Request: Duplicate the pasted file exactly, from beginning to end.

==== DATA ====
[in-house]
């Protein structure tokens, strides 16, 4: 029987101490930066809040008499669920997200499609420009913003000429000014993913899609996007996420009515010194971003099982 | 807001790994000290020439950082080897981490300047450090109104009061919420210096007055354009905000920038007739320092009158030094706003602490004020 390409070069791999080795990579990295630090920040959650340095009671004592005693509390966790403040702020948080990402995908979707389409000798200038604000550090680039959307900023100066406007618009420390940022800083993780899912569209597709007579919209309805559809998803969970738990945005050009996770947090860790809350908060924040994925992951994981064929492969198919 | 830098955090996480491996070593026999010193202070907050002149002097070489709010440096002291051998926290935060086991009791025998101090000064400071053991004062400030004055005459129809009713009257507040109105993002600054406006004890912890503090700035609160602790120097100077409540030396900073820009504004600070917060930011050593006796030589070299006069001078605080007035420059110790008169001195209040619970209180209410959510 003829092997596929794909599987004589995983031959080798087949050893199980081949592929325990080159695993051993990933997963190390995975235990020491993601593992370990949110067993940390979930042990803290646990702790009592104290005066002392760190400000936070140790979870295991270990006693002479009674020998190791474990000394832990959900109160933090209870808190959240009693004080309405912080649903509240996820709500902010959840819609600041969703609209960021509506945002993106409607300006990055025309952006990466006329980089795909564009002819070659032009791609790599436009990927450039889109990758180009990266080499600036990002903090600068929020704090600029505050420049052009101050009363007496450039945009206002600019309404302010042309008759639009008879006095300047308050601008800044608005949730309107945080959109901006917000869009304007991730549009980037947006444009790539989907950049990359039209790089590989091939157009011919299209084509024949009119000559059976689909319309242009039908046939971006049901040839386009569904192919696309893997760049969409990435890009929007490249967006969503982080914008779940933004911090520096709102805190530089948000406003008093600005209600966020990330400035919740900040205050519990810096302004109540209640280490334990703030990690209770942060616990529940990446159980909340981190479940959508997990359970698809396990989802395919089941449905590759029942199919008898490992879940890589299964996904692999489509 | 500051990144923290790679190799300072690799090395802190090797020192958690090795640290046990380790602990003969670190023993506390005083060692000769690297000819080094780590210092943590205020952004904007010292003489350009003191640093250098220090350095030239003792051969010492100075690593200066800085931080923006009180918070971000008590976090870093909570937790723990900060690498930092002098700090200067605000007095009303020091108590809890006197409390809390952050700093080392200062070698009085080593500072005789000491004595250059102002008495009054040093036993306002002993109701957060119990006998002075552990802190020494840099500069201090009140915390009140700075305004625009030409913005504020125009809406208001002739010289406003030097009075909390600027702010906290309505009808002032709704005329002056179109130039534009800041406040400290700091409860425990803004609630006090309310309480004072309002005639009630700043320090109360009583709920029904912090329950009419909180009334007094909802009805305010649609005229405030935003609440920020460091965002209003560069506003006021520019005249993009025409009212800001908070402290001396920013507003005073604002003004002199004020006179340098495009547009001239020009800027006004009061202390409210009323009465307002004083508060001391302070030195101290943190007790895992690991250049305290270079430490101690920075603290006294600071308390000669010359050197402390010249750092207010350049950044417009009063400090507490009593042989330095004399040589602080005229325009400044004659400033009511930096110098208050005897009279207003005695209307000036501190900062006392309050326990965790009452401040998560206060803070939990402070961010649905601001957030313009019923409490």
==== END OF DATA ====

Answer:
[in-house]
């Protein structure tokens, strides 16, 4: 029987101490930066809040008499669920997200499609420009913003000429000014993913899609996007996420009515010194971003099982 | 807001790994000290020439950082080897981490300047450090109104009061919420210096007055354009905000920038007739320092009158030094706003602490004020 390409070069791999080795990579990295630090920040959650340095009671004592005693509390966790403040702020948080990402995908979707389409000798200038604000550090680039959307900023100066406007618009420390940022800083993780899912569209597709007579919209309805559809998803969970738990945005050009996770947090860790809350908060924040994925992951994981064929492969198919 | 830098955090996480491996070593026999010193202070907050002149002097070489709010440096002291051998926290935060086991009791025998101090000064400071053991004062400030004055005459129809009713009257507040109105993002600054406006004890912890503090700035609160602790120097100077409540030396900073820009504004600070917060930011050593006796030589070299006069001078605080007035420059110790008169001195209040619970209180209410959510 003829092997596929794909599987004589995983031959080798087949050893199980081949592929325990080159695993051993990933997963190390995975235990020491993601593992370990949110067993940390979930042990803290646990702790009592104290005066002392760190400000936070140790979870295991270990006693002479009674020998190791474990000394832990959900109160933090209870808190959240009693004080309405912080649903509240996820709500902010959840819609600041969703609209960021509506945002993106409607300006990055025309952006990466006329980089795909564009002819070659032009791609790599436009990927450039889109990758180009990266080499600036990002903090600068929020704090600029505050420049052009101050009363007496450039945009206002600019309404302010042309008759639009008879006095300047308050601008800044608005949730309107945080959109901006917000869009304007991730549009980037947006444009790539989907950049990359039209790089590989091939157009011919299209084509024949009119000559059976689909319309242009039908046939971006049901040839386009569904192919696309893997760049969409990435890009929007490249967006969503982080914008779940933004911090520096709102805190530089948000406003008093600005209600966020990330400035919740900040205050519990810096302004109540209640280490334990703030990690209770942060616990529940990446159980909340981190479940959508997990359970698809396990989802395919089941449905590759029942199919008898490992879940890589299964996904692999489509 | 500051990144923290790679190799300072690799090395802190090797020192958690090795640290046990380790602990003969670190023993506390005083060692000769690297000819080094780590210092943590205020952004904007010292003489350009003191640093250098220090350095030239003792051969010492100075690593200066800085931080923006009180918070971000008590976090870093909570937790723990900060690498930092002098700090200067605000007095009303020091108590809890006197409390809390952050700093080392200062070698009085080593500072005789000491004595250059102002008495009054040093036993306002002993109701957060119990006998002075552990802190020494840099500069201090009140915390009140700075305004625009030409913005504020125009809406208001002739010289406003030097009075909390600027702010906290309505009808002032709704005329002056179109130039534009800041406040400290700091409860425990803004609630006090309310309480004072309002005639009630700043320090109360009583709920029904912090329950009419909180009334007094909802009805305010649609005229405030935003609440920020460091965002209003560069506003006021520019005249993009025409009212800001908070402290001396920013507003005073604002003004002199004020006179340098495009547009001239020009800027006004009061202390409210009323009465307002004083508060001391302070030195101290943190007790895992690991250049305290270079430490101690920075603290006294600071308390000669010359050197402390010249750092207010350049950044417009009063400090507490009593042989330095004399040589602080005229325009400044004659400033009511930096110098208050005897009279207003005695209307000036501190900062006392309050326990965790009452401040998560206060803070939990402070961010649905601001957030313009019923409490």